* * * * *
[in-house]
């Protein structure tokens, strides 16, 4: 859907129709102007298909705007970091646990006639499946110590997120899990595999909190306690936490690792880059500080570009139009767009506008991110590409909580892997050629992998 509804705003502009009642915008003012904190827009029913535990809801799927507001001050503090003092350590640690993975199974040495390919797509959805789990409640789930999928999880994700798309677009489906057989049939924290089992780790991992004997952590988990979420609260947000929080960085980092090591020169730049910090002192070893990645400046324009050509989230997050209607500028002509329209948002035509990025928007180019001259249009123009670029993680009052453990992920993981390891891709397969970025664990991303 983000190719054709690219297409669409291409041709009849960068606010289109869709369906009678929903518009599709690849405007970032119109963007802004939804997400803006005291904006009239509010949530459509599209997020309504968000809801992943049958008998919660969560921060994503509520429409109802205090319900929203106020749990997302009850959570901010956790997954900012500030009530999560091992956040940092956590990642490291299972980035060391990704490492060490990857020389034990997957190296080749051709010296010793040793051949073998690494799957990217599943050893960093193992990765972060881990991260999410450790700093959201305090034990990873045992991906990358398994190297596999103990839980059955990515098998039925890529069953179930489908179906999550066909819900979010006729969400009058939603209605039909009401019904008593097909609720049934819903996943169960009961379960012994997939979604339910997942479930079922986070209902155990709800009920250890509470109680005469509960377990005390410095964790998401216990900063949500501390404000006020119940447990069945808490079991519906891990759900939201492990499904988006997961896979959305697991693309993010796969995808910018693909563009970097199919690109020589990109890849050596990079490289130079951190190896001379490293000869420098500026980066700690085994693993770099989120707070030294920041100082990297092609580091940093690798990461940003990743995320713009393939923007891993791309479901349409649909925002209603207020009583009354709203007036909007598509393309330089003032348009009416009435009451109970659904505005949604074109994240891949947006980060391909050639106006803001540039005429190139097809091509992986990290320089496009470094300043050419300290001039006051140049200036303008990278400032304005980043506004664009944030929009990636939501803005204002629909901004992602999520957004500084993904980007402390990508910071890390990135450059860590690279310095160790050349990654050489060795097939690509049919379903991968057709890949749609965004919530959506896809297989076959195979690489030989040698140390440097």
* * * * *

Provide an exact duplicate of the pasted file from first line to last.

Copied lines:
[in-house]
């Protein structure tokens, strides 16, 4: 859907129709102007298909705007970091646990006639499946110590997120899990595999909190306690936490690792880059500080570009139009767009506008991110590409909580892997050629992998 509804705003502009009642915008003012904190827009029913535990809801799927507001001050503090003092350590640690993975199974040495390919797509959805789990409640789930999928999880994700798309677009489906057989049939924290089992780790991992004997952590988990979420609260947000929080960085980092090591020169730049910090002192070893990645400046324009050509989230997050209607500028002509329209948002035509990025928007180019001259249009123009670029993680009052453990992920993981390891891709397969970025664990991303 983000190719054709690219297409669409291409041709009849960068606010289109869709369906009678929903518009599709690849405007970032119109963007802004939804997400803006005291904006009239509010949530459509599209997020309504968000809801992943049958008998919660969560921060994503509520429409109802205090319900929203106020749990997302009850959570901010956790997954900012500030009530999560091992956040940092956590990642490291299972980035060391990704490492060490990857020389034990997957190296080749051709010296010793040793051949073998690494799957990217599943050893960093193992990765972060881990991260999410450790700093959201305090034990990873045992991906990358398994190297596999103990839980059955990515098998039925890529069953179930489908179906999550066909819900979010006729969400009058939603209605039909009401019904008593097909609720049934819903996943169960009961379960012994997939979604339910997942479930079922986070209902155990709800009920250890509470109680005469509960377990005390410095964790998401216990900063949500501390404000006020119940447990069945808490079991519906891990759900939201492990499904988006997961896979959305697991693309993010796969995808910018693909563009970097199919690109020589990109890849050596990079490289130079951190190896001379490293000869420098500026980066700690085994693993770099989120707070030294920041100082990297092609580091940093690798990461940003990743995320713009393939923007891993791309479901349409649909925002209603207020009583009354709203007036909007598509393309330089003032348009009416009435009451109970659904505005949604074109994240891949947006980060391909050639106006803001540039005429190139097809091509992986990290320089496009470094300043050419300290001039006051140049200036303008990278400032304005980043506004664009944030929009990636939501803005204002629909901004992602999520957004500084993904980007402390990508910071890390990135450059860590690279310095160790050349990654050489060795097939690509049919379903991968057709890949749609965004919530959506896809297989076959195979690489030989040698140390440097």